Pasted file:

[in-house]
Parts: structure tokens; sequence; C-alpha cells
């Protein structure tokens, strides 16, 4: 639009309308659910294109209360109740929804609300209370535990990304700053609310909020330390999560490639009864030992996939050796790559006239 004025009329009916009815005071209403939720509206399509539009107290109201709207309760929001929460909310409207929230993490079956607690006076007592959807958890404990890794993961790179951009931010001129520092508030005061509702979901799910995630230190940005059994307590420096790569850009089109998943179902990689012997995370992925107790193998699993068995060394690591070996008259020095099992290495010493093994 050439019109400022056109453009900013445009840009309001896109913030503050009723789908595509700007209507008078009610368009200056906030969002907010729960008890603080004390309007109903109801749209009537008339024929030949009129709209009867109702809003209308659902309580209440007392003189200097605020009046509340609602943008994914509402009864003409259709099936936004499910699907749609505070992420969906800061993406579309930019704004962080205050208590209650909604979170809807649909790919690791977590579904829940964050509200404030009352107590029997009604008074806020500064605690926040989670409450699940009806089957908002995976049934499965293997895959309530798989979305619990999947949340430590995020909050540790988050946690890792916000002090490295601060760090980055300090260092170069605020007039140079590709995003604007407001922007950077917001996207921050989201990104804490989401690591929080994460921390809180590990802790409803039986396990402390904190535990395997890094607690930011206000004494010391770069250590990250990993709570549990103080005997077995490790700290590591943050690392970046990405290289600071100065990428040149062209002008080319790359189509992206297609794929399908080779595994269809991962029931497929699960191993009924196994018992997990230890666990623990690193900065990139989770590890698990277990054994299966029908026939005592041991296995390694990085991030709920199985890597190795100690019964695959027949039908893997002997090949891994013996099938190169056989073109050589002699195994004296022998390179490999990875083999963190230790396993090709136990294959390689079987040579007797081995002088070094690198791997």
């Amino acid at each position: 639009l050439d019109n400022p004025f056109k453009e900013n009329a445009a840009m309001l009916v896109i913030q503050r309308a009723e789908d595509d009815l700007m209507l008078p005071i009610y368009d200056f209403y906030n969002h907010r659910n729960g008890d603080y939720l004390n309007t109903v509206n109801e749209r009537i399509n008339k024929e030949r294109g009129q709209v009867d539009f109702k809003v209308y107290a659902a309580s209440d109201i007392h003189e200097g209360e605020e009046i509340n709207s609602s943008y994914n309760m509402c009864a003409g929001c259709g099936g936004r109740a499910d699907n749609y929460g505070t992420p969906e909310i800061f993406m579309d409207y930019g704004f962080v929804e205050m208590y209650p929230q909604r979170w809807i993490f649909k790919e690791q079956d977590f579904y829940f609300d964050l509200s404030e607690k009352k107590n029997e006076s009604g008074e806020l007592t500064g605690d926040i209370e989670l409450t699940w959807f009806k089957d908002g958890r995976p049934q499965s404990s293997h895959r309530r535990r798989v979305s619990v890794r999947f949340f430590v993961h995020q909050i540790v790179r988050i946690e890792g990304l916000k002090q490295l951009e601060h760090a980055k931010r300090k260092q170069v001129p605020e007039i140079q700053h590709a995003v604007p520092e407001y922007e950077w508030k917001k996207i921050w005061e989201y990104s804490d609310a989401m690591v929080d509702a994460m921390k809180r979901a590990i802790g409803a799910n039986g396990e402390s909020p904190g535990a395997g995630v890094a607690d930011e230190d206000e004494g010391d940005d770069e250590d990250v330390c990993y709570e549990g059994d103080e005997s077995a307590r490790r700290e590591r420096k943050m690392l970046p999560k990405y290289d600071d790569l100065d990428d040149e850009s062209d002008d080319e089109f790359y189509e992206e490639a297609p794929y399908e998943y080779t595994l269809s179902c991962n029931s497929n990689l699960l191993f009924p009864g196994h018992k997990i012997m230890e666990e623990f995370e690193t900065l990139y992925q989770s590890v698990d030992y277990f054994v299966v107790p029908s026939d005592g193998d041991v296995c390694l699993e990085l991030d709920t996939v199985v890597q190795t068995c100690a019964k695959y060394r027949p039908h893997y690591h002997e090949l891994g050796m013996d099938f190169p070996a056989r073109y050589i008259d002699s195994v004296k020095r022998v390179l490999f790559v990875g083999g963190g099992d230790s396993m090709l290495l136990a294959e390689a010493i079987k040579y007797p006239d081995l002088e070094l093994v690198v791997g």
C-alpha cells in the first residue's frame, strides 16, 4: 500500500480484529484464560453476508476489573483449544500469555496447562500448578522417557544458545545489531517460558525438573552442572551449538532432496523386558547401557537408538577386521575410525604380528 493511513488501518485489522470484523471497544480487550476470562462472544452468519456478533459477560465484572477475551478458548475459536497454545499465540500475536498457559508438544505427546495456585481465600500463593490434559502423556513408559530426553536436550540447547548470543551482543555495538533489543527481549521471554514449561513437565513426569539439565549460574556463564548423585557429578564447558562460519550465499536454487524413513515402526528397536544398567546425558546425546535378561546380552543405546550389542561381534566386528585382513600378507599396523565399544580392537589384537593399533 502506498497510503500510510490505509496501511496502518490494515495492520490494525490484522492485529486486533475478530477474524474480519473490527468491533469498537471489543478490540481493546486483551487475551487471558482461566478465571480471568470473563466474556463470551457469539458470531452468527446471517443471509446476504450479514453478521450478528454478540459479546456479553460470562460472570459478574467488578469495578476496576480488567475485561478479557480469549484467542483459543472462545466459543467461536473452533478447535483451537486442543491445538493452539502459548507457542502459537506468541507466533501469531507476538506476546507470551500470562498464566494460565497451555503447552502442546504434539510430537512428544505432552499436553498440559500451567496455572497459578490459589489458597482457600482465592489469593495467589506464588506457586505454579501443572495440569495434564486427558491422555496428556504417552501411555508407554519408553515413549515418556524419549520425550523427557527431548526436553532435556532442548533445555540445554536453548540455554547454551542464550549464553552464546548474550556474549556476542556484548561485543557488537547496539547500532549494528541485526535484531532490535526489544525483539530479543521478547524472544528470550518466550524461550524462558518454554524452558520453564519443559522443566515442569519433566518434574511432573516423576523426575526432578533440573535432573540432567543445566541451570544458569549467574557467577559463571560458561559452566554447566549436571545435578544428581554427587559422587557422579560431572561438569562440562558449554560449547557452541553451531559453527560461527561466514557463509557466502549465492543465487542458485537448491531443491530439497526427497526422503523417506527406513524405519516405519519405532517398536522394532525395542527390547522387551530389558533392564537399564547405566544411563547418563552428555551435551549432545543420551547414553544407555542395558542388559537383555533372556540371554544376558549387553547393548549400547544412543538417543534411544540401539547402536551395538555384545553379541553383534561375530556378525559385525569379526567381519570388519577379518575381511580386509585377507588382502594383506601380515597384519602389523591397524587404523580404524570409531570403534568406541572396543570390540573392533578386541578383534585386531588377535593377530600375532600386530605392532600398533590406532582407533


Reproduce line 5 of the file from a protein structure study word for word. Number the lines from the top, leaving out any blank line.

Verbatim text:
C-alpha cells in the first residue's frame, strides 16, 4: 500500500480484529484464560453476508476489573483449544500469555496447562500448578522417557544458545545489531517460558525438573552442572551449538532432496523386558547401557537408538577386521575410525604380528 493511513488501518485489522470484523471497544480487550476470562462472544452468519456478533459477560465484572477475551478458548475459536497454545499465540500475536498457559508438544505427546495456585481465600500463593490434559502423556513408559530426553536436550540447547548470543551482543555495538533489543527481549521471554514449561513437565513426569539439565549460574556463564548423585557429578564447558562460519550465499536454487524413513515402526528397536544398567546425558546425546535378561546380552543405546550389542561381534566386528585382513600378507599396523565399544580392537589384537593399533 502506498497510503500510510490505509496501511496502518490494515495492520490494525490484522492485529486486533475478530477474524474480519473490527468491533469498537471489543478490540481493546486483551487475551487471558482461566478465571480471568470473563466474556463470551457469539458470531452468527446471517443471509446476504450479514453478521450478528454478540459479546456479553460470562460472570459478574467488578469495578476496576480488567475485561478479557480469549484467542483459543472462545466459543467461536473452533478447535483451537486442543491445538493452539502459548507457542502459537506468541507466533501469531507476538506476546507470551500470562498464566494460565497451555503447552502442546504434539510430537512428544505432552499436553498440559500451567496455572497459578490459589489458597482457600482465592489469593495467589506464588506457586505454579501443572495440569495434564486427558491422555496428556504417552501411555508407554519408553515413549515418556524419549520425550523427557527431548526436553532435556532442548533445555540445554536453548540455554547454551542464550549464553552464546548474550556474549556476542556484548561485543557488537547496539547500532549494528541485526535484531532490535526489544525483539530479543521478547524472544528470550518466550524461550524462558518454554524452558520453564519443559522443566515442569519433566518434574511432573516423576523426575526432578533440573535432573540432567543445566541451570544458569549467574557467577559463571560458561559452566554447566549436571545435578544428581554427587559422587557422579560431572561438569562440562558449554560449547557452541553451531559453527560461527561466514557463509557466502549465492543465487542458485537448491531443491530439497526427497526422503523417506527406513524405519516405519519405532517398536522394532525395542527390547522387551530389558533392564537399564547405566544411563547418563552428555551435551549432545543420551547414553544407555542395558542388559537383555533372556540371554544376558549387553547393548549400547544412543538417543534411544540401539547402536551395538555384545553379541553383534561375530556378525559385525569379526567381519570388519577379518575381511580386509585377507588382502594383506601380515597384519602389523591397524587404523580404524570409531570403534568406541572396543570390540573392533578386541578383534585386531588377535593377530600375532600386530605392532600398533590406532582407533